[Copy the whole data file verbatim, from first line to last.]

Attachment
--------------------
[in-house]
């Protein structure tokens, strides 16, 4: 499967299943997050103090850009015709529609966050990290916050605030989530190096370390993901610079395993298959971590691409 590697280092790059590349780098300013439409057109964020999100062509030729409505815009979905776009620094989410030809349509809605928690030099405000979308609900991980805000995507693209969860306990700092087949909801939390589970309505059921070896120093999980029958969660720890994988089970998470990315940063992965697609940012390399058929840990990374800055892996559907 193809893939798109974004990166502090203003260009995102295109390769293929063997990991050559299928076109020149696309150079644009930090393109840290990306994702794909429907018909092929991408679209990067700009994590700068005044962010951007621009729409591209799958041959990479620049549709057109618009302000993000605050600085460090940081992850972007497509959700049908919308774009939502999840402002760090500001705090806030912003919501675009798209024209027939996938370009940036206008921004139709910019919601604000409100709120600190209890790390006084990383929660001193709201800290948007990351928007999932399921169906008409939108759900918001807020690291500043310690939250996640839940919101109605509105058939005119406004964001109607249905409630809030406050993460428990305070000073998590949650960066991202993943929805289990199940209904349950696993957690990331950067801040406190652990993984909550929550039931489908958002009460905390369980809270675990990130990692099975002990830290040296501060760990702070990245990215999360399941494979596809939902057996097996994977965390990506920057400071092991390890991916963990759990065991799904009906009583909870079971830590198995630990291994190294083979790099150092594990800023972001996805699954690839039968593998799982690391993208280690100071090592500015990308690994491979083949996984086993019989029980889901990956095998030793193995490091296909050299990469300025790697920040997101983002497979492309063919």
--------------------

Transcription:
[in-house]
């Protein structure tokens, strides 16, 4: 499967299943997050103090850009015709529609966050990290916050605030989530190096370390993901610079395993298959971590691409 590697280092790059590349780098300013439409057109964020999100062509030729409505815009979905776009620094989410030809349509809605928690030099405000979308609900991980805000995507693209969860306990700092087949909801939390589970309505059921070896120093999980029958969660720890994988089970998470990315940063992965697609940012390399058929840990990374800055892996559907 193809893939798109974004990166502090203003260009995102295109390769293929063997990991050559299928076109020149696309150079644009930090393109840290990306994702794909429907018909092929991408679209990067700009994590700068005044962010951007621009729409591209799958041959990479620049549709057109618009302000993000605050600085460090940081992850972007497509959700049908919308774009939502999840402002760090500001705090806030912003919501675009798209024209027939996938370009940036206008921004139709910019919601604000409100709120600190209890790390006084990383929660001193709201800290948007990351928007999932399921169906008409939108759900918001807020690291500043310690939250996640839940919101109605509105058939005119406004964001109607249905409630809030406050993460428990305070000073998590949650960066991202993943929805289990199940209904349950696993957690990331950067801040406190652990993984909550929550039931489908958002009460905390369980809270675990990130990692099975002990830290040296501060760990702070990245990215999360399941494979596809939902057996097996994977965390990506920057400071092991390890991916963990759990065991799904009906009583909870079971830590198995630990291994190294083979790099150092594990800023972001996805699954690839039968593998799982690391993208280690100071090592500015990308690994491979083949996984086993019989029980889901990956095998030793193995490091296909050299990469300025790697920040997101983002497979492309063919």